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Going Digital? A Buyer's Guide
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Going Digital? A Buyer's Guide

What type of digital is best for you?

Buying a digital camera can be a frustrating experience. There's a lot of information competing for your attention. But, in reality, there are only a handful of things you really need to know. Basically there are three types of digital cameras available today—compact cameras, advanced zoom cameras, and digital single-lens reflex cameras. Once you've narrowed your search down to one category, a lot of your work is done.

  • Compact cameras. These are point-and-shoot cameras, the least expensive rung on the digital-camera ladder. They're perfect if what you want is ease of use in a pocket-sized camera. You'll get a few less features (like exposure options) and a limited zoom lens range, but image quality is surprisingly good. The great news is that all of the standard features—LCD screen, auto-exposure, built-in flash—are standard. Expect to pay between $100-$200 for most cameras in this category.

  • Advanced zoom cameras. This is a hybrid of the compact camera and the more advanced single-lens-reflex camera (see below). These cameras come with a full complement of exposure options (including a manual exposure mode for more advanced shooters) and a heftier zoom range (in some cases 12X that of the standard lens). The downside is that the camera's standard "electronic viewfinder" (EVF) displays a video image on both the LCD and in the "peephole" viewfinder instead of a live view. Users say that looking through an electronic viewfinder is like looking at a closed-circuit TV monitor—it's not for everybody; try before you buy.

  • Digital single-lens reflex or DSLR. The DSLR is the great grandchild of the traditional single-lens-reflex camera, named so because the image that the lens sees is reflected by a mirror and prism system in the viewfinder. This system is a useful feature because there is no discrepancy between the "taking" lens and what you see in the viewfinder. This is not always the case with non-SLR cameras. With the SLR (and the DSLR), what you see is almost exactly what you get. Popular with professional photographers, the DSLR is fast becoming popular with novices, mostly because manufacturers have affordable models in the $500-$600 range. One of the primary advantages of this camera is that most are fully adaptable with a whole range of accessory lenses and other bells and whistles.

How many megapixels do you need? Because a digital camera's resolution is based on how many pixels its sensor contains, it would stand to reason that the more megapixels a camera has, the better the image quality and the larger the prints you can make. This is actually true, but with some caveats. For one, since a five-megapixel camera will make a perfectly good 11x14-inch enlargement, there seems to be little need to leap to the 8-, 10-, or 12-megapixel cameras that are available. Why? Because pixels must be smaller to fit more of them onto the same size sensors, so image quality diminishes rather than increases with larger megapixel counts. Our advice: don't go lower than five megapixels, but don't break the bank to own a camera with the highest number. A 6- or 8-megapixel camera will provide years of great pictures.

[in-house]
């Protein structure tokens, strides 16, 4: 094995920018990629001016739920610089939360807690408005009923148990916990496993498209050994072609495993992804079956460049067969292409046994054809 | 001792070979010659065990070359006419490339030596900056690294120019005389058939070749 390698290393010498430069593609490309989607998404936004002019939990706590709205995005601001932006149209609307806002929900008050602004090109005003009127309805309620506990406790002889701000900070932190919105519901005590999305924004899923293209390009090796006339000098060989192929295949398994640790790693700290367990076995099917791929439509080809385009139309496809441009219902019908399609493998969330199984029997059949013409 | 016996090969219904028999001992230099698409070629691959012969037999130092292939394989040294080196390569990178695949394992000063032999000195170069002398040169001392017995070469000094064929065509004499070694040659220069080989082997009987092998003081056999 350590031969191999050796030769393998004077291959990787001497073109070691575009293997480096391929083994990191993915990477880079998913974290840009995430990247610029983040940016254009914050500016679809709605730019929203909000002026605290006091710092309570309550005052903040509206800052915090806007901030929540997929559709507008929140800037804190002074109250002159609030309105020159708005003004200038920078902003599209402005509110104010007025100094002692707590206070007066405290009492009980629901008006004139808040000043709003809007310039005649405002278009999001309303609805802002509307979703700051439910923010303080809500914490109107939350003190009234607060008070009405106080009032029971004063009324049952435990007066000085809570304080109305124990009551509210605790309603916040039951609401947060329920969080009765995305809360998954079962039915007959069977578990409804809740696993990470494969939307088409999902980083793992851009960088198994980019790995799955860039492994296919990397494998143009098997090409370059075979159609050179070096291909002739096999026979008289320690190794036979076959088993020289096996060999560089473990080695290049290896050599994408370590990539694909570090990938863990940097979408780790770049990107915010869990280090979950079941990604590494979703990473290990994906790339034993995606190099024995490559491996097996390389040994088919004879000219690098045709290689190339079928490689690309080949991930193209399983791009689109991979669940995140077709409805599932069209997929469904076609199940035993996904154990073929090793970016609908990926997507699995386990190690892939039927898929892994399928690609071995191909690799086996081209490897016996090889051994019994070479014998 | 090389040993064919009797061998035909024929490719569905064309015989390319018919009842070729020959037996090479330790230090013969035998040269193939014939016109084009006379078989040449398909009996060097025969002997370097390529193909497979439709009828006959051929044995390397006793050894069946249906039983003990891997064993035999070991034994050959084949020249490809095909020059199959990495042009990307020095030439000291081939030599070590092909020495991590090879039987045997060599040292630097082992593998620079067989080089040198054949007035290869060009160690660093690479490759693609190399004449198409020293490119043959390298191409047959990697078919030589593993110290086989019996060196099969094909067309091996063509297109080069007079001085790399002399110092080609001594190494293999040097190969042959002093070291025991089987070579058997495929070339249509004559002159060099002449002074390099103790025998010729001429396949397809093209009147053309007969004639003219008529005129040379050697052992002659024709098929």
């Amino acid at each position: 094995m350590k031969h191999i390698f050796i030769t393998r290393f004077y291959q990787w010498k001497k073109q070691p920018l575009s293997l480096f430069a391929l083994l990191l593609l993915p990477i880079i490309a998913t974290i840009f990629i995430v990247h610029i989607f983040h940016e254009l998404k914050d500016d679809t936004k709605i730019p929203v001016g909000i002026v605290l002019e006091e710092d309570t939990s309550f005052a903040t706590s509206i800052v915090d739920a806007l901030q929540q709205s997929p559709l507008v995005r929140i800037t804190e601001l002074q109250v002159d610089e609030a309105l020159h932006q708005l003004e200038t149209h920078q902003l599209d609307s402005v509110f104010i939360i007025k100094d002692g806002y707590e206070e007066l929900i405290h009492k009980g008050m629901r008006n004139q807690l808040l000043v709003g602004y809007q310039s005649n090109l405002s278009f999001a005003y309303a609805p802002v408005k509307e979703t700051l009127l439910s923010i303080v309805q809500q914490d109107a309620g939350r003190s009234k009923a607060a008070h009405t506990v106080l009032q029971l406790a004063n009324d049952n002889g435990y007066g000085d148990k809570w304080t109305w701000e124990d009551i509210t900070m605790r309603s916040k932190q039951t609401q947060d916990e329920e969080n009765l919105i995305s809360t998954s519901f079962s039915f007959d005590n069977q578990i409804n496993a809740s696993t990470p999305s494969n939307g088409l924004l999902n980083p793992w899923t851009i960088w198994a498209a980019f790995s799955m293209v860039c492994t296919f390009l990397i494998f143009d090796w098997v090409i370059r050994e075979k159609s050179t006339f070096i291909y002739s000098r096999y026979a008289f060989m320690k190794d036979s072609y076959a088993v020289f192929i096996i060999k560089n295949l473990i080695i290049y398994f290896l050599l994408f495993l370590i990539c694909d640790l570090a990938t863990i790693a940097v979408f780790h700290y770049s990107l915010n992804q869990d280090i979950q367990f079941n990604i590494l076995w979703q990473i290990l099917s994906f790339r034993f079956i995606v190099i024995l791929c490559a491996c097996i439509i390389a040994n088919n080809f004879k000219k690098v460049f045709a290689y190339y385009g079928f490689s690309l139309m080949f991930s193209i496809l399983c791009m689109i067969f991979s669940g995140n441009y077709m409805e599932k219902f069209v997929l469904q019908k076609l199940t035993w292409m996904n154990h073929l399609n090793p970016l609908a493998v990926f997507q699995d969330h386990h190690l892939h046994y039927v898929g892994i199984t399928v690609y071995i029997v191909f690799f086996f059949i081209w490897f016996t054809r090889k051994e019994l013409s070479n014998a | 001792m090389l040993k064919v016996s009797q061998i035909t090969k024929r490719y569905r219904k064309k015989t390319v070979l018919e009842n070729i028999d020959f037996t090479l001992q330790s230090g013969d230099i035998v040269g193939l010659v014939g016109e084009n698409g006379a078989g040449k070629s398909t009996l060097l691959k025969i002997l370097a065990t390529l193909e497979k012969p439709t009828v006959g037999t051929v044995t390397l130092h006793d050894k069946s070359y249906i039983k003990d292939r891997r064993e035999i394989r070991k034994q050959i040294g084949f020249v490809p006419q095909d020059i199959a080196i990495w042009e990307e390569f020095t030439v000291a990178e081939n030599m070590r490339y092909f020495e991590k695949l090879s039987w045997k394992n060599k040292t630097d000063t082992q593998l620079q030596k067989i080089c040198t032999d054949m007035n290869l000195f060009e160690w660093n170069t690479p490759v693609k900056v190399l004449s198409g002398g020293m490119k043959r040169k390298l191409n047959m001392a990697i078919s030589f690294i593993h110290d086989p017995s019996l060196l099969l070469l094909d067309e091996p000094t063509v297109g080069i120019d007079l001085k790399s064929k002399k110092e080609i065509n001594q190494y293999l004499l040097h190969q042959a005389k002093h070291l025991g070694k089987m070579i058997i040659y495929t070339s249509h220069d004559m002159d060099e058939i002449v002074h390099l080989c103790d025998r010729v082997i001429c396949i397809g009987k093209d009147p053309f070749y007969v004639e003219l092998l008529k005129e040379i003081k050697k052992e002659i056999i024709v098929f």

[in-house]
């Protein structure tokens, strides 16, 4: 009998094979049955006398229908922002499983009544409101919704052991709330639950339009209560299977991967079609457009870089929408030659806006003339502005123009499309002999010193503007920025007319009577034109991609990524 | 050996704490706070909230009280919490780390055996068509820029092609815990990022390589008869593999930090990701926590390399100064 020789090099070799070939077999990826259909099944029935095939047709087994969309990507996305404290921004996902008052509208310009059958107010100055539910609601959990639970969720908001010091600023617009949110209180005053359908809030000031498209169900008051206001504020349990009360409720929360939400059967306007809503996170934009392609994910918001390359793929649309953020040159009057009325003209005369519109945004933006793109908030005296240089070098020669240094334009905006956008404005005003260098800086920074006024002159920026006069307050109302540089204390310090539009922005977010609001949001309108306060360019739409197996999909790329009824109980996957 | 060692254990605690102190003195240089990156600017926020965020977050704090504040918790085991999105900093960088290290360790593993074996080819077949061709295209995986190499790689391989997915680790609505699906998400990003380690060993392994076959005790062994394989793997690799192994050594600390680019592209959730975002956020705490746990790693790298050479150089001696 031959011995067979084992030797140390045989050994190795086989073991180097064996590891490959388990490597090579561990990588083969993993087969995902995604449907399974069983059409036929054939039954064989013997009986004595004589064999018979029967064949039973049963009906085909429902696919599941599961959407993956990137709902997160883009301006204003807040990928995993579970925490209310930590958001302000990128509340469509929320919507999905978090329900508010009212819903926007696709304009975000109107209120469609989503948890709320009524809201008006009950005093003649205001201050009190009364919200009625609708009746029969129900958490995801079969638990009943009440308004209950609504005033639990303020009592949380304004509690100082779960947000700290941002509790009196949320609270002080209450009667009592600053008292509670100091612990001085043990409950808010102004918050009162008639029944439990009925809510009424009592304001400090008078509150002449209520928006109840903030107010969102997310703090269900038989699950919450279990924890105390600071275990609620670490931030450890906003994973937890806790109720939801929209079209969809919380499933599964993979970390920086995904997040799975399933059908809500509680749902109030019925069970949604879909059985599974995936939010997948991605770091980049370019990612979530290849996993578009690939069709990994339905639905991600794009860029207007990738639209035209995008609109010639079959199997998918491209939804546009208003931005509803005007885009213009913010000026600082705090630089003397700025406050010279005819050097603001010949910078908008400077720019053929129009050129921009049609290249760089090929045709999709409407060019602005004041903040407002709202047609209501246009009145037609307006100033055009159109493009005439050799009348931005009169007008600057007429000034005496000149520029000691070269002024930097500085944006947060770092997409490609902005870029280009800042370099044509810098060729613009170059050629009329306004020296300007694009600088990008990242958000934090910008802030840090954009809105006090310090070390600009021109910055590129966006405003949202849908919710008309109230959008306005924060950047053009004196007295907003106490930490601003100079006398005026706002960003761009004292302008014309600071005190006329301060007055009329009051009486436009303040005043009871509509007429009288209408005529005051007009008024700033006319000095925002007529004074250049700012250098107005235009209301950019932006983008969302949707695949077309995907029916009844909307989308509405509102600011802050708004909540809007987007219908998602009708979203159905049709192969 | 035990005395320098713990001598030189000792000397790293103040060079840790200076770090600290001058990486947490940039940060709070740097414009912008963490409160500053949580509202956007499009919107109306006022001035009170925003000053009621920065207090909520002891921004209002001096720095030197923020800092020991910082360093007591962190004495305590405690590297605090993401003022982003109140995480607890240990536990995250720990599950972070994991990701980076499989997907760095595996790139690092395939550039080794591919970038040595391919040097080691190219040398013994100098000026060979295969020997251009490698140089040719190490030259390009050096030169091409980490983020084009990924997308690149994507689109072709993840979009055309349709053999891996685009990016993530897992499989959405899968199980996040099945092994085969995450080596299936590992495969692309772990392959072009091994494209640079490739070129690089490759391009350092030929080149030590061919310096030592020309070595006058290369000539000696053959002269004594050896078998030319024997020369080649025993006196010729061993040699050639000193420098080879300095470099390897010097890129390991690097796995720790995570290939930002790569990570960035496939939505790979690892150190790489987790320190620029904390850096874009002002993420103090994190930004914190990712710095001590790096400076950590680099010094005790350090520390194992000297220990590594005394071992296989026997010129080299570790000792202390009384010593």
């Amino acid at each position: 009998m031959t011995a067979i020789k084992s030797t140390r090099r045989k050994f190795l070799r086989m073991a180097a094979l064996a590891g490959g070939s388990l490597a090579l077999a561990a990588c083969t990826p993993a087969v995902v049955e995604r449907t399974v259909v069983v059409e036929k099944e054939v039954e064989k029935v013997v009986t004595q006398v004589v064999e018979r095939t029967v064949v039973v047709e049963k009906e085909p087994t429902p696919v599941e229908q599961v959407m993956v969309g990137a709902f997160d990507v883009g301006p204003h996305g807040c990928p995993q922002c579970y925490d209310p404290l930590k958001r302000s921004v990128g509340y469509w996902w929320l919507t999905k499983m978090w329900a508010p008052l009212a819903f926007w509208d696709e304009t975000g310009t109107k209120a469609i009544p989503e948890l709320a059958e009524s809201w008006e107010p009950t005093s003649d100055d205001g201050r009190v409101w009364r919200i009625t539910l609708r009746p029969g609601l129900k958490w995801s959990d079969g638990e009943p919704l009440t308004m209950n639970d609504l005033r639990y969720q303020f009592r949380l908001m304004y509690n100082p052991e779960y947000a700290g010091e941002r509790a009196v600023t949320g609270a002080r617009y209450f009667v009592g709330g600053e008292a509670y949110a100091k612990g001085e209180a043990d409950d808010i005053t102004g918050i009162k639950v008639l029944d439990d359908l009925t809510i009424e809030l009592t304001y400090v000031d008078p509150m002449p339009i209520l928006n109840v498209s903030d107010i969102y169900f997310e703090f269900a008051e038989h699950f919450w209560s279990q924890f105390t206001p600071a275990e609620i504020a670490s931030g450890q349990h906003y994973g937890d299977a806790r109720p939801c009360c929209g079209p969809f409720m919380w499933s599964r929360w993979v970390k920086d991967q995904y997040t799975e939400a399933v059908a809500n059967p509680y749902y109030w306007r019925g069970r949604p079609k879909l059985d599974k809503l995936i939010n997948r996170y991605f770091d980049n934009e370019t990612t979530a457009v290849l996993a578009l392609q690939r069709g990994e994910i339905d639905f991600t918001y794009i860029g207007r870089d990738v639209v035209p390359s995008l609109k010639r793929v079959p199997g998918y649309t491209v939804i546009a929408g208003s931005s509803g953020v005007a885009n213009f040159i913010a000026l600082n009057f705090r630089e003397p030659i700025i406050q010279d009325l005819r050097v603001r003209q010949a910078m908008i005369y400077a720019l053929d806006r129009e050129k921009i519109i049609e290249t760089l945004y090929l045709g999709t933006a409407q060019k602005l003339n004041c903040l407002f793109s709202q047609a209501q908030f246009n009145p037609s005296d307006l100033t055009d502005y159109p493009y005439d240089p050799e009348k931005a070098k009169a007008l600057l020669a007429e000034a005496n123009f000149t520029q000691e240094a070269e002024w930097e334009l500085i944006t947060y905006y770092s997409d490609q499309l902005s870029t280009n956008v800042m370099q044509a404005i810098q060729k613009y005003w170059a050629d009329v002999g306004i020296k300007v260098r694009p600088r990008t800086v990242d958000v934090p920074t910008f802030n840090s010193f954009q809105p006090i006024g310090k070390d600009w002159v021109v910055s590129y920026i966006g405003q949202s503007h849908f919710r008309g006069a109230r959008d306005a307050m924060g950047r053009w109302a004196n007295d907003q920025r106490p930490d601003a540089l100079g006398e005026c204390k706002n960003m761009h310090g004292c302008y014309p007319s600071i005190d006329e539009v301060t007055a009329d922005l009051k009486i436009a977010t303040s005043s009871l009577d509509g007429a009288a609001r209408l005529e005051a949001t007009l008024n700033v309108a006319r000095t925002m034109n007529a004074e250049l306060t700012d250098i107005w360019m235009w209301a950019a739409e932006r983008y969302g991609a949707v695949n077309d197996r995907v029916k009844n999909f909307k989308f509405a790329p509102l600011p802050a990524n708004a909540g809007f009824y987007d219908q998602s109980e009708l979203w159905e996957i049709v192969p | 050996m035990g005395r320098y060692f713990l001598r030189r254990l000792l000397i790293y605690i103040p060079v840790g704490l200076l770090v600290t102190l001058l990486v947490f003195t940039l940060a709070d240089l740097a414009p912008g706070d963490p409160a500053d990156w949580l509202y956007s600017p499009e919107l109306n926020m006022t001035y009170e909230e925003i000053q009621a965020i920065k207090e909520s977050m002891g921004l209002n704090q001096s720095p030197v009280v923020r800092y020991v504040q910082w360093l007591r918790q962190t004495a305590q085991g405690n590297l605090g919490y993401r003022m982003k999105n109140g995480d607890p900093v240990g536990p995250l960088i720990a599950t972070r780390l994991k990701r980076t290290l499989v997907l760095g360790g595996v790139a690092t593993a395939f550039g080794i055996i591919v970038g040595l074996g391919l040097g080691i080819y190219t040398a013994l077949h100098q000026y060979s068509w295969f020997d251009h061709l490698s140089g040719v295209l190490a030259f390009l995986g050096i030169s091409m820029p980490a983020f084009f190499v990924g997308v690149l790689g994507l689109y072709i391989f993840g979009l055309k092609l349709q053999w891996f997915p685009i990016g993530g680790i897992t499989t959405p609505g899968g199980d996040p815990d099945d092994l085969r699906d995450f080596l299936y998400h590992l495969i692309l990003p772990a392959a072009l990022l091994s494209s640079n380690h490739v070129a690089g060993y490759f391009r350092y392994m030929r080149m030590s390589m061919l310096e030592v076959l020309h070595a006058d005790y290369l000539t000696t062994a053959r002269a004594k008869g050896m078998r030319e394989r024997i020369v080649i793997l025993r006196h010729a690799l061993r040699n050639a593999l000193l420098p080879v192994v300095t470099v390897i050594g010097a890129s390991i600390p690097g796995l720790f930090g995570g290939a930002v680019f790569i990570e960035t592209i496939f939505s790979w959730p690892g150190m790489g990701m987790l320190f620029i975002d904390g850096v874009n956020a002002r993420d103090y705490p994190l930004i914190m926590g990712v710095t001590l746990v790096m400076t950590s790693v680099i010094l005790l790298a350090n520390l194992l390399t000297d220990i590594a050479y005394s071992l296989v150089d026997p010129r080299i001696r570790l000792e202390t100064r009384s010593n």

How much zoom lens do I need? Most compact cameras provide a minimum zoom range of about 3X, which means that the longest telephoto zoom setting (the setting that brings distant subjects closer) is about three times the widest setting of the lens. If you're shooting mostly wide views of city streets or on a cruise-ship deck, a 3X zoom will do fine. But when it comes to snapping things like small architectural details, or isolating a single boat in a harbor, a bigger zoom range is important. Many advanced zoom cameras have lenses in the 8X to 12X range and that's a very impressive range.

When comparing zoom ranges, only compare the "optical" zoom range, the actual focal lengths produced by the optical lens design. Disregard "digital zoom" claims by camera makers—the camera is just using digital cropping of the image and the quality suffers greatly. You can get better results by just cropping the image during editing. Digital zoom is a bogus feature that manufacturers would do well to stop mentioning.

How easy is the camera to use? Digital cameras come with a whole battery of dials, buttons, and switches. Some are much easier to operate than others. The Kodak EasyShare cameras, for example, are simple enough to hand your grandmother out of the box (they use words like "better" and "best" when it comes to setting image quality). Before you buy any camera, ask the salesperson to let you handle it a while and see if you can at least get your finger on most of the controls and read the menus (even if you don't know what they mean yet). And see how bright the LCD viewing screen is when you're standing by a bright window. You'll find a lot of reviews online for various cameras, but when it comes to measuring ease of use, nothing beats a hands-on visit in the store.

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